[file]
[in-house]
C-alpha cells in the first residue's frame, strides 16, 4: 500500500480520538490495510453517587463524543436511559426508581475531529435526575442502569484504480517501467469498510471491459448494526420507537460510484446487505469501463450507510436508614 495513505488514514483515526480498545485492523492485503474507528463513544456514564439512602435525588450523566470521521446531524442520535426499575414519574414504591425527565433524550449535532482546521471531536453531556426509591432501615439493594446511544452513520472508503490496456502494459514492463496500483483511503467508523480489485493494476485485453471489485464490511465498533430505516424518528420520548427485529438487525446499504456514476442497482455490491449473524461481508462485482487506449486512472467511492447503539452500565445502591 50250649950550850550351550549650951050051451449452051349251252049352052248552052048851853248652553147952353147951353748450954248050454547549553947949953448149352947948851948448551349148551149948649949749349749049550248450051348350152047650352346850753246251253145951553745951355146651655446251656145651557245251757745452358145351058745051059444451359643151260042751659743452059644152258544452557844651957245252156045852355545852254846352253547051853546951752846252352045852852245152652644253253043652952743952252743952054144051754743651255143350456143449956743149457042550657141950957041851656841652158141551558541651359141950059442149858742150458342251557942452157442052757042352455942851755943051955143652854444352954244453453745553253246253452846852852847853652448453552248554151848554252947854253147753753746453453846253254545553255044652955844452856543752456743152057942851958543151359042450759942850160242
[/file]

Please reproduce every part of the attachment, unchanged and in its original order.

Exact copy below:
[in-house]
C-alpha cells in the first residue's frame, strides 16, 4: 500500500480520538490495510453517587463524543436511559426508581475531529435526575442502569484504480517501467469498510471491459448494526420507537460510484446487505469501463450507510436508614 495513505488514514483515526480498545485492523492485503474507528463513544456514564439512602435525588450523566470521521446531524442520535426499575414519574414504591425527565433524550449535532482546521471531536453531556426509591432501615439493594446511544452513520472508503490496456502494459514492463496500483483511503467508523480489485493494476485485453471489485464490511465498533430505516424518528420520548427485529438487525446499504456514476442497482455490491449473524461481508462485482487506449486512472467511492447503539452500565445502591 50250649950550850550351550549650951050051451449452051349251252049352052248552052048851853248652553147952353147951353748450954248050454547549553947949953448149352947948851948448551349148551149948649949749349749049550248450051348350152047650352346850753246251253145951553745951355146651655446251656145651557245251757745452358145351058745051059444451359643151260042751659743452059644152258544452557844651957245252156045852355545852254846352253547051853546951752846252352045852852245152652644253253043652952743952252743952054144051754743651255143350456143449956743149457042550657141950957041851656841652158141551558541651359141950059442149858742150458342251557942452157442052757042352455942851755943051955143652854444352954244453453745553253246253452846852852847853652448453552248554151848554252947854253147753753746453453846253254545553255044652955844452856543752456743152057942851958543151359042450759942850160242